Skip to main content

Ten Popular Songs On Which The Vocals Are Spoken Rather Than Sung

Jesus Christ Superstar Villain Murray Head Hit Number One With Bangkok


They could be considered to the music world what the hosts of ESPN's Pardon the Interruption are to sports fans, even if not nearly as well-known. Unlike the TV show emcees Tony Kornheiser and Michael Wilbon, the duo who host Sound Opinions are heard rather than seen.

The show, featuring Jim DeRogatis and Greg Kot, airs weekly on National Public Radio. Each episode usually finds the two debating an issue about music, primarily when it comes to songs with a common theme.

For example, a recent session left the two hosts defending their choices for tracks on which the vocals are spoken more than sung. DeRogatis listed “Coney Island Baby” by Lou Reed, “Is That All There Is” by Peggy Lee, “Parklife” by Blur, “Belong” by REM, and “Once in a Lifetime” by the Talking Heads.

Kot's first choice was Barry White's hit “Can't Get Enough of Your Love,” as well as several lesser-known songs. Neither host included in his list any of the famous Talking Blues songs, a Sixties trend made popular by folk artists such as Woody Guthrie, Phil Ochs and Bob Dylan.

Even without classics like “Mean Talking Blues” or “Talking Vietnam Blues,” there are still plenty of tracks the hosts could have mentioned. Here are ten additional songs in which the vocals are spoken more than sung, starting with one by a former leader of The Beatles.

Songs which could have been on the list:

1. Working Class Hero by John Lennon

Backed by nothing but an acoustic guitar, Lennon's voice is darkly vitriolic on this introspective cut from Plastic Ono Band.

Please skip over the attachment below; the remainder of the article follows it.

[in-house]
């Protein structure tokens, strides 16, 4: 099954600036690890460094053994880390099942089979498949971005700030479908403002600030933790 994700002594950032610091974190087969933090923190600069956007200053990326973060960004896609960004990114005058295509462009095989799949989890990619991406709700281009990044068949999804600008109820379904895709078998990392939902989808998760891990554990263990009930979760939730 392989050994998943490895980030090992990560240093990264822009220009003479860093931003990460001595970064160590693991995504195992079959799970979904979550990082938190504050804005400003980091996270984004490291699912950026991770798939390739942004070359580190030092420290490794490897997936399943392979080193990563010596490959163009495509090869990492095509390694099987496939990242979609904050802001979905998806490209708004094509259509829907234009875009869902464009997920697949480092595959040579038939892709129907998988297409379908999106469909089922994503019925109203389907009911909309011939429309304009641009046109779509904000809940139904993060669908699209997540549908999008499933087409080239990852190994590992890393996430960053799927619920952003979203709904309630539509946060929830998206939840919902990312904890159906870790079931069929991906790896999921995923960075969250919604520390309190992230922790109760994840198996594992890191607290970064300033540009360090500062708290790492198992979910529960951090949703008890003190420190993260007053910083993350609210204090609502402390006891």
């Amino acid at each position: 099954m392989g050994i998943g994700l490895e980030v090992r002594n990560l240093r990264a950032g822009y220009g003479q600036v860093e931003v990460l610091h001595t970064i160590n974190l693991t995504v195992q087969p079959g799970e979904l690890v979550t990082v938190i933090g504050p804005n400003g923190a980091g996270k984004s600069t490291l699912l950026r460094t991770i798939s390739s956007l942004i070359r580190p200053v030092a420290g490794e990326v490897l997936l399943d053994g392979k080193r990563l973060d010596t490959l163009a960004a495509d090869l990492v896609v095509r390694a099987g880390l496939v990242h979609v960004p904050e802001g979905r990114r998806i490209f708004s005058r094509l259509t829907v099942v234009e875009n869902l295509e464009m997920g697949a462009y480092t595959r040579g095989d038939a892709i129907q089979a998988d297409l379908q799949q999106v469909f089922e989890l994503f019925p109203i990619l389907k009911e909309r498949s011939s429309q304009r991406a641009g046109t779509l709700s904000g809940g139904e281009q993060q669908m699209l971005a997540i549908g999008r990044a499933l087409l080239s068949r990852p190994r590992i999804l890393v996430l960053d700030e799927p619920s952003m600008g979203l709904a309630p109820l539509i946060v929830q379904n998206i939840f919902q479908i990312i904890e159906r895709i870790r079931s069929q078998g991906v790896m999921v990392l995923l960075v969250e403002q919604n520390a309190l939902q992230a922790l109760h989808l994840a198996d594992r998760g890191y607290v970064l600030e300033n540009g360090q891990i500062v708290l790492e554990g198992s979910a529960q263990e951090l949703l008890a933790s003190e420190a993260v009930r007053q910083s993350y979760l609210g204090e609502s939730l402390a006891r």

2. Safety Joe by John Prine

Much of the late folksinger's material features a degree of narrative singing, but his voice simply speaks every verse on this Fair And Square classic with the only singing in the chorus.

3. 60 and Punk by Death Cab For Cutie

Ben Gibbard is near whispering the spoken vocal on this quiet ode to a washed-up idol, making it the perfect choice to close the Thank You For Today album.

4. A Simple Desultory Philipic by Simon and Garfunkel

Scroll to Continue

“When he says Dylan, he thinks you're talking about Dylan Thomas, whoever he was,” Paul Simon says on this delightful tune from Parsley Sage Rosemary and Thyme.

5. Convoy by C.W. McCall

Considering the song is all about communicating on a citizen's band radio, it should come as no surprise that McCall speaks every lyric except the chorus.

6. One Night in Bangkok by Murray Head

A decade after showcasing a strong vocal performance as Judas Iscariot in Jesus Christ Superstar, Murray Head decided to get a number one solo hit by speaking rather than singing.

7. TV Age by Joe Jackson

“This ain't the Stone Age, we don't have rocks in our heads” Jackson asserts on this track from Night and Day, the record that spawned hits like “Breaking Us In Two” and “Stepping Out.”

8. Here Comes My Girl by Tom Petty and the Heartbreakers

Watching her approach Petty kind of talks about her from afar but, as she gets closer and closer, his excitement builds into singing on this huge hit from Damn the Torpedoes.

9. I'm the Coolest by Alice Cooper

Taking on the role of the Devil for this track on Goes To Hell, Alice speaks in a deep voice that rises only when the condemned utters the interjection “For Heaven's Sake.”

10. Fool To Cry by the Rolling Stones

Mick Jagger speaks as if to a child on the verses for this single from the Black and Blue album, switching to a singing voice only on the refrain.

Related Articles